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Lots of challenges come with a diabetes diagnosis, especially if that diagnosis comes at a young age, but new technological advancements are empowering those with diabetes.
When Eoghan Quinn was just four years old, he was diagnosed with Type 1 diabetes. The dash to the hospital became one of his first memories. “I remember the look on my mother’s face, the term, ‘diabetic’ was something completely foreign to us and a steep learning curve awaited,” he says.
It was a diagnosis that was to change how he lived his life, from concentrating in class to sleepovers at friends’ houses. “I can see it must have been incredibly challenging for my parents to put their trust in a youngster when it came to monitoring blood glucose levels.”
Frustrations with the glucose monitoring kit
Eoghan had always been diligent as a young child, and found that sport was a great way to burn off energy, reducing the amount of insulin needed. In 2008, Eoghan took on a challenge to cycle from Ireland to Gaza, a gruelling 6,000 km in 40 days. The environment was so extreme that he had used all of his blood glucose measuring strips within a the first half of the challenge. It was these sorts of frustrations with his kit that led Eoghan to embrace the technology advancements that were on the market, which could ultimately empower him to take on new challenges with confidence.
He says: “I’ve always believed that we must embrace it, and so I was quick to get an insulin pump when it was made available. But I like a challenge, and I think it sets an example to other people with diabetes that there are no boundaries to this condition. There may never be a cure for Type 1 diabetes, but I believe we will be able to manage it.”
It was while living in Australia that Eoghan came across a new technology that promised to continuously measure his glucose levels and worked via a simple scan, even when wet or through clothing.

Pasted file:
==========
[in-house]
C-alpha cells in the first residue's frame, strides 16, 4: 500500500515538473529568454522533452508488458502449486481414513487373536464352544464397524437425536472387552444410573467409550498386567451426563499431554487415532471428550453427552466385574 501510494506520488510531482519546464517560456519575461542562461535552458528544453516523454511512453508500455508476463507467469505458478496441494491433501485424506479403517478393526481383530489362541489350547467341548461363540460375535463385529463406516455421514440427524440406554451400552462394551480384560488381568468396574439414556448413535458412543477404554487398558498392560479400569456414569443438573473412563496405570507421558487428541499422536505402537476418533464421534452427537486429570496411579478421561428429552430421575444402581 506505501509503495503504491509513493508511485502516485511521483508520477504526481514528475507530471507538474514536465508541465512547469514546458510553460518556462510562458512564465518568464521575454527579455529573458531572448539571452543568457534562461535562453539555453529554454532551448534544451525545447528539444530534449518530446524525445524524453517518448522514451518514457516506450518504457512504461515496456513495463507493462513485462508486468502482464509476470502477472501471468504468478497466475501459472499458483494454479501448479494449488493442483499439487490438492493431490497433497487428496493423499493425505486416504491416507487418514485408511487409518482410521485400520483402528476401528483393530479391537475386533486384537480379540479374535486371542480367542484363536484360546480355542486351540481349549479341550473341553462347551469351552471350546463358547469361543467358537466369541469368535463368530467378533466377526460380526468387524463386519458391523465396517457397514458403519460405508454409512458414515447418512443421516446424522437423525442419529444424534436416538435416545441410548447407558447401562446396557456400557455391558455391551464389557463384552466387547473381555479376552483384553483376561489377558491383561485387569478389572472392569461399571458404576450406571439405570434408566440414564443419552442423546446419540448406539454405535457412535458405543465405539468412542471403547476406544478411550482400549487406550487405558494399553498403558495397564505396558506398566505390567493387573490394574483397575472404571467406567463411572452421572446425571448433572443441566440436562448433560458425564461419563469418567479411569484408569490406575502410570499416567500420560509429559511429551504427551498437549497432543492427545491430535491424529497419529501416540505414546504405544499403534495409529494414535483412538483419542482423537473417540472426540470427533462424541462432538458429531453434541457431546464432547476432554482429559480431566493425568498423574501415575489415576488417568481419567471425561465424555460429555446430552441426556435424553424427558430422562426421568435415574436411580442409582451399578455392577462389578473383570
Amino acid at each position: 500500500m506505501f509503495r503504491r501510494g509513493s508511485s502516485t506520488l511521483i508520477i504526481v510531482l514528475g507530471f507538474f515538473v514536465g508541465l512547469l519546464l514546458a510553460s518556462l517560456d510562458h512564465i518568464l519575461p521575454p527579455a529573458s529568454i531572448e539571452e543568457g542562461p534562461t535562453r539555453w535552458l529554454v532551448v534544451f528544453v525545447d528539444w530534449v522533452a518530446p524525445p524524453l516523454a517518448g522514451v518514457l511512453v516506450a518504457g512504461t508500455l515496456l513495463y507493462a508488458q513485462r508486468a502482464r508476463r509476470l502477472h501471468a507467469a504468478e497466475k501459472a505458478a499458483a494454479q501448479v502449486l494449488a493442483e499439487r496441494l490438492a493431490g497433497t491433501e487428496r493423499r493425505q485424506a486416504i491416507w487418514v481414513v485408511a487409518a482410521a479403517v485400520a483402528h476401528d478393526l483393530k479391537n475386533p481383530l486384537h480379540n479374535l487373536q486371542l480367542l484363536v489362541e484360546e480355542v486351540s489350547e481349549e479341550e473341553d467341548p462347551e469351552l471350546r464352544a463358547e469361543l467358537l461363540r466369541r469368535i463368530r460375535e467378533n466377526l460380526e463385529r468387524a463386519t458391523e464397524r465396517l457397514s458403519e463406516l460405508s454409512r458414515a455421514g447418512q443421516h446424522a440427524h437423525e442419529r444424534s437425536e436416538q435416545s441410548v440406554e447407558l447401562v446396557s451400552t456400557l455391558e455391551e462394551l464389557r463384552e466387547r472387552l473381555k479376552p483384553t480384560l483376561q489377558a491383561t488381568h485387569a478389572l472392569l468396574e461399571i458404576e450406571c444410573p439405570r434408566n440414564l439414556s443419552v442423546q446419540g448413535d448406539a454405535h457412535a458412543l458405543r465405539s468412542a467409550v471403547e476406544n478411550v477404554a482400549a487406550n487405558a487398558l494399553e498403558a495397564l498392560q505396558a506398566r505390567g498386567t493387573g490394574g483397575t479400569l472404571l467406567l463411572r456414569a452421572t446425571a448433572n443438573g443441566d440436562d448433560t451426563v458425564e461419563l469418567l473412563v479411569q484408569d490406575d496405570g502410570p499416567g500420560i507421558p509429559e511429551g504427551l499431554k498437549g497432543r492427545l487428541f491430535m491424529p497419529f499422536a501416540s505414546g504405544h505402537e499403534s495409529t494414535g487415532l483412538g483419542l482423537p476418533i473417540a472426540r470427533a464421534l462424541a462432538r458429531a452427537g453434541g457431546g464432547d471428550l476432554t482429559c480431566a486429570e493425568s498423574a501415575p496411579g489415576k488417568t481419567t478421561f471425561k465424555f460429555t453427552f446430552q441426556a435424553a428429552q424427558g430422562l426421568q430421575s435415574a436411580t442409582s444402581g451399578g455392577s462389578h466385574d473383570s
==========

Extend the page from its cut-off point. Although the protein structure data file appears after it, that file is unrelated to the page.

There may never be a cure for Type 1 diabetes, but I believe we will be able to manage it.
I could check my glucose out there on the water, out on a run or while in a work meeting.
Eoghan says: “It was life changing for me, suddenly I could go kitesurfing for hours and not worry about getting back to the shore. With a waterproof phone I could check my glucose levels right then and there on the water.”
He was delighted when a move to Scotland meant that he was now eligible to receive the technology on the NHS.
He says: “It allowed me to plan bigger and better challenges to raise awareness of diabetes. Earlier this summer, I attempted to kitesurf from France to Ireland. But it was the weather, not my medical condition, that stopped me from completing the journey.”
No state funding for this life-changing tech
The only thing that worries Eoghan is a potential move back to Ireland where the technology is only offered privately.
He says: “I had hoped that the complications of diabetes – such as surgery and care – would encourage governments to look at prevention first, but the technology isn’t yet available in Ireland and that surprises me. After all, we need to show everyone, especially children, that with good monitoring diabetes shouldn’t stop us from doing anything.”
Flash glucose monitoring has helped Eoghan to reach the peak of fitness, and also track trends to see just why his blood glucose levels may be high or low. With his blood glucose monitoring now made easy, the 31-year old will soon be planning his next adventure.